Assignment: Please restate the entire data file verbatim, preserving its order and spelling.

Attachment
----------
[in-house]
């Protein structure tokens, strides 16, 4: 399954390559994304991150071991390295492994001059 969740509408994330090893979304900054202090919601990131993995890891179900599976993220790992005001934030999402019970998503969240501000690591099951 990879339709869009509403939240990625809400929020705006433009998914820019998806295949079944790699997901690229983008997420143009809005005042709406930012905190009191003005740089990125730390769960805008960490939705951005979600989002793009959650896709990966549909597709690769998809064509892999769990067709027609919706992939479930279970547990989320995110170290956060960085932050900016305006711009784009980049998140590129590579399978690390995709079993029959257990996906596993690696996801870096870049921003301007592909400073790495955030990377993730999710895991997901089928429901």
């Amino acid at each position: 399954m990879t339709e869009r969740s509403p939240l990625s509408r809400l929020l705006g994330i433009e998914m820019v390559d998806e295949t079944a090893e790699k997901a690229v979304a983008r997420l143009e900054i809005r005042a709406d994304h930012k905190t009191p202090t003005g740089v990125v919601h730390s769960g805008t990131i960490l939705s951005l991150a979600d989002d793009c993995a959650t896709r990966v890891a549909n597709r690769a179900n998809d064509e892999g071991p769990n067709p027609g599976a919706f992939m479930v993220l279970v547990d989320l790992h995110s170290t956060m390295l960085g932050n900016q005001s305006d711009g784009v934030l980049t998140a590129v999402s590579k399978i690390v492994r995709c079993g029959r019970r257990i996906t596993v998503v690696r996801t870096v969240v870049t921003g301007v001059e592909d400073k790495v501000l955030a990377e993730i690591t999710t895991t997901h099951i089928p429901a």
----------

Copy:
[in-house]
């Protein structure tokens, strides 16, 4: 399954390559994304991150071991390295492994001059 969740509408994330090893979304900054202090919601990131993995890891179900599976993220790992005001934030999402019970998503969240501000690591099951 990879339709869009509403939240990625809400929020705006433009998914820019998806295949079944790699997901690229983008997420143009809005005042709406930012905190009191003005740089990125730390769960805008960490939705951005979600989002793009959650896709990966549909597709690769998809064509892999769990067709027609919706992939479930279970547990989320995110170290956060960085932050900016305006711009784009980049998140590129590579399978690390995709079993029959257990996906596993690696996801870096870049921003301007592909400073790495955030990377993730999710895991997901089928429901």
């Amino acid at each position: 399954m990879t339709e869009r969740s509403p939240l990625s509408r809400l929020l705006g994330i433009e998914m820019v390559d998806e295949t079944a090893e790699k997901a690229v979304a983008r997420l143009e900054i809005r005042a709406d994304h930012k905190t009191p202090t003005g740089v990125v919601h730390s769960g805008t990131i960490l939705s951005l991150a979600d989002d793009c993995a959650t896709r990966v890891a549909n597709r690769a179900n998809d064509e892999g071991p769990n067709p027609g599976a919706f992939m479930v993220l279970v547990d989320l790992h995110s170290t956060m390295l960085g932050n900016q005001s305006d711009g784009v934030l980049t998140a590129v999402s590579k399978i690390v492994r995709c079993g029959r019970r257990i996906t596993v998503v690696r996801t870096v969240v870049t921003g301007v001059e592909d400073k790495v501000l955030a990377e993730i690591t999710t895991t997901h099951i089928p429901a």